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How (Not) to Paint Your Ceiling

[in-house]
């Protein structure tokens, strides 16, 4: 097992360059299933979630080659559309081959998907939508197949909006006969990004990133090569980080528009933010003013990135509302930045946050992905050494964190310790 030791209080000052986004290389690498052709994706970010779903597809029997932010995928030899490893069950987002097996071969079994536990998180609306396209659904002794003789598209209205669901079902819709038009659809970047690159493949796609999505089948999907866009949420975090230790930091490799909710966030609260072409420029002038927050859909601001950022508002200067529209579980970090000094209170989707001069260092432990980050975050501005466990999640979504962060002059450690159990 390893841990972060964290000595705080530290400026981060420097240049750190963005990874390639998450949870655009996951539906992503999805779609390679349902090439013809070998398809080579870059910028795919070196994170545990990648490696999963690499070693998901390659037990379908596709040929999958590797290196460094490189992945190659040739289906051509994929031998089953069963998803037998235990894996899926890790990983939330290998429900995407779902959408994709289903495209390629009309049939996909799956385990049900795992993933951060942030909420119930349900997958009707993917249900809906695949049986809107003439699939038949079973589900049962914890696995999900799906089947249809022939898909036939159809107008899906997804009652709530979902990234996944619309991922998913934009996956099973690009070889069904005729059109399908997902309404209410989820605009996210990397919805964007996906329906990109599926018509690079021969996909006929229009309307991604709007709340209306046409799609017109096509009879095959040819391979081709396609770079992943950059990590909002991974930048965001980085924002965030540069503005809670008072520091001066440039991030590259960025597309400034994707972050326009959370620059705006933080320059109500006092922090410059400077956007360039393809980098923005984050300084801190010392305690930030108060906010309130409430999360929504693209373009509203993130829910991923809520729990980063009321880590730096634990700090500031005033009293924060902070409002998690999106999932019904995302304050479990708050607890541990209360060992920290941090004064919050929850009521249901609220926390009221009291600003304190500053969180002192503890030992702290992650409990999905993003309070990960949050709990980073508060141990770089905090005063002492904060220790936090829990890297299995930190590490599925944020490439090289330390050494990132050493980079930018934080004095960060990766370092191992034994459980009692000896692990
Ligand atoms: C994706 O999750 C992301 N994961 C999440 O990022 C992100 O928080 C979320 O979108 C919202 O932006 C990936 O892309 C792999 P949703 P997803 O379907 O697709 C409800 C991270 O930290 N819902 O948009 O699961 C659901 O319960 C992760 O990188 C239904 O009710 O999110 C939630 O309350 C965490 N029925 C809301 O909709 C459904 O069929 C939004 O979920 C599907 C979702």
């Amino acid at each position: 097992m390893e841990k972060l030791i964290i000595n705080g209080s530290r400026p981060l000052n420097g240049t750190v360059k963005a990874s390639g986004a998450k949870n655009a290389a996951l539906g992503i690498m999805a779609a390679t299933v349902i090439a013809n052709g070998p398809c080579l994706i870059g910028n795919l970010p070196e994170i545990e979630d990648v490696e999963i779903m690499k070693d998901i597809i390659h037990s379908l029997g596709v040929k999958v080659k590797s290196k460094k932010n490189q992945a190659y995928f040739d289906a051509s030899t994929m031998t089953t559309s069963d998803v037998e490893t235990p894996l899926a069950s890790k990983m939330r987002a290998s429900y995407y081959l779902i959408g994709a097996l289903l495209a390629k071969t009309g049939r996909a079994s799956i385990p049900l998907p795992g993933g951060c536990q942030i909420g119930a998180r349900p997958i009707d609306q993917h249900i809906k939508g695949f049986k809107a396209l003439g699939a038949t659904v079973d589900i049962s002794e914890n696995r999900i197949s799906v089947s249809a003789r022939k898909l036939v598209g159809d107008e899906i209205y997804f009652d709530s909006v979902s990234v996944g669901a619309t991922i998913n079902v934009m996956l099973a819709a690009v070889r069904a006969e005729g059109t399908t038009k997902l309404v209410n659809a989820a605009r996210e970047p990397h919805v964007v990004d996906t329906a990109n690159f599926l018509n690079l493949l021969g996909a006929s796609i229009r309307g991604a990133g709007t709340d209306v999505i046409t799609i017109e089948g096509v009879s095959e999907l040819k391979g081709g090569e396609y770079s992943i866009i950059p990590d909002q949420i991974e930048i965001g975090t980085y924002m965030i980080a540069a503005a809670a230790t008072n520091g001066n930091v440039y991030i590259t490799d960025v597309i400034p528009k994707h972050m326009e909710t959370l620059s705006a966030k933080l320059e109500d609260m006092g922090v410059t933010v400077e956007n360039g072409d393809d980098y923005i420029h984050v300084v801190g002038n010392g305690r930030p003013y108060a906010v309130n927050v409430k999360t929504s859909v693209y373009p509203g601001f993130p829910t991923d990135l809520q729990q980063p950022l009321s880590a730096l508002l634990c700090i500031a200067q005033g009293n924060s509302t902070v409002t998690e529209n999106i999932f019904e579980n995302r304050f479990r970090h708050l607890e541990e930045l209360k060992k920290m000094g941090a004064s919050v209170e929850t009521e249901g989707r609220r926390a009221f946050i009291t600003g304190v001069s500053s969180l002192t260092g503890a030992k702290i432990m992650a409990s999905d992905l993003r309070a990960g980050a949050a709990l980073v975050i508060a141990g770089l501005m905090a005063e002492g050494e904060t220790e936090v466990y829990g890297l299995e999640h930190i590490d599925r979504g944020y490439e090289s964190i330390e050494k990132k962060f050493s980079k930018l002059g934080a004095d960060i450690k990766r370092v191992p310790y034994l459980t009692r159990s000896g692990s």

<p class="MsoNoSpacing">It took Michelangelo four painstaking years to paint the ceiling in the Sistine Chapel, and our hope is that you’ll be able to shave down that time considerably once you’ve finished reading this blog. A little-known fact: Michelangelo <a title="Smithsonian Magazine" href="http://www.smithsonianmag.com/arts-culture/the-measure-of-genius-michelangelos-sistine-chapel-at-500-123313873/?no-ist" target="_blank">didn’t lie on has back to paint that ceiling</a>, which is hard to imagine, but it provides us with a great starting point for these tips.</p><p class="MsoNoSpacing"><strong>Should I lie on my back to paint my ceiling?</strong></p><p class="MsoNoSpacing">Heck no. There are so many awful things about that idea it’s hard to know where to start.</p><p class="MsoNoSpacing">First of all, it’s super dangerous. Let’s pretend you set up the scaffolding correctly and manage to crawl up onto it without hurting yourself – the chances of you now rolling off are about 3 to 1.</p><p class="MsoNoSpacing">What if paint drips in your eye? What if you have an itch? What happens when you have to move, which you will have to do frequently?</p><p class="MsoNoSpacing">INSTEAD: Set up scaffolding that raises you to a standing height that makes it as comfortable as possible to reach up and paint, just like Michelangelo did.</p><p class="MsoNoSpacing"><strong>Should I use a brush and a bucket of paint?</strong></p><p class="MsoNoSpacing">Probably not, but it depends on what kind of look you’re trying to achieve. If you’re trying to recreate the Sistine Chapel, then yes, a brush will come in handy.</p><p class="MsoNoSpacing">If you do use a brush, make sure your scaffolding is wide and sturdy enough to hold a platform on which you can place your paint bucket so you don’t have to bend over too far. But, really …</p><p class="MsoNoSpacing">INSTEAD: Use an extendable roller, a paint sprayer or a mop handle with a (fill in the blank) attached to it, if you’re trying to create a textured look.</p><p class="MsoNoSpacing"><strong>Should I use a fresco painting technique, like Michelangelo?</strong></p><p class="MsoNoSpacing">Nope. You could, and that would be sweet, but there are easier ways. In fact, any other way is probably going to be easier.</p><p class="MsoNoSpacing">The fresco technique involves applying paint to wet plaster so that when it dries the paint becomes part of the ceiling (or wall, or whatever). You don’t need to go that far.</p><p class="MsoNoSpacing">INSTEAD: Use ceiling paint. The good stuff resists mold and mildew, and works well with textured ceilings.</p><p class="MsoNoSpacing"><strong>Should I take four years to do it?</strong></p><p class="MsoNoSpacing">Nah – painting a ceiling is easy. Use a roller to make quick work of it, and always paint in the same direction to keep your color looking even. Or, you can always find a great local painter on <a title="Porch.com" href="https://porch.com/" target="_blank">Porch.com</a>.</p>
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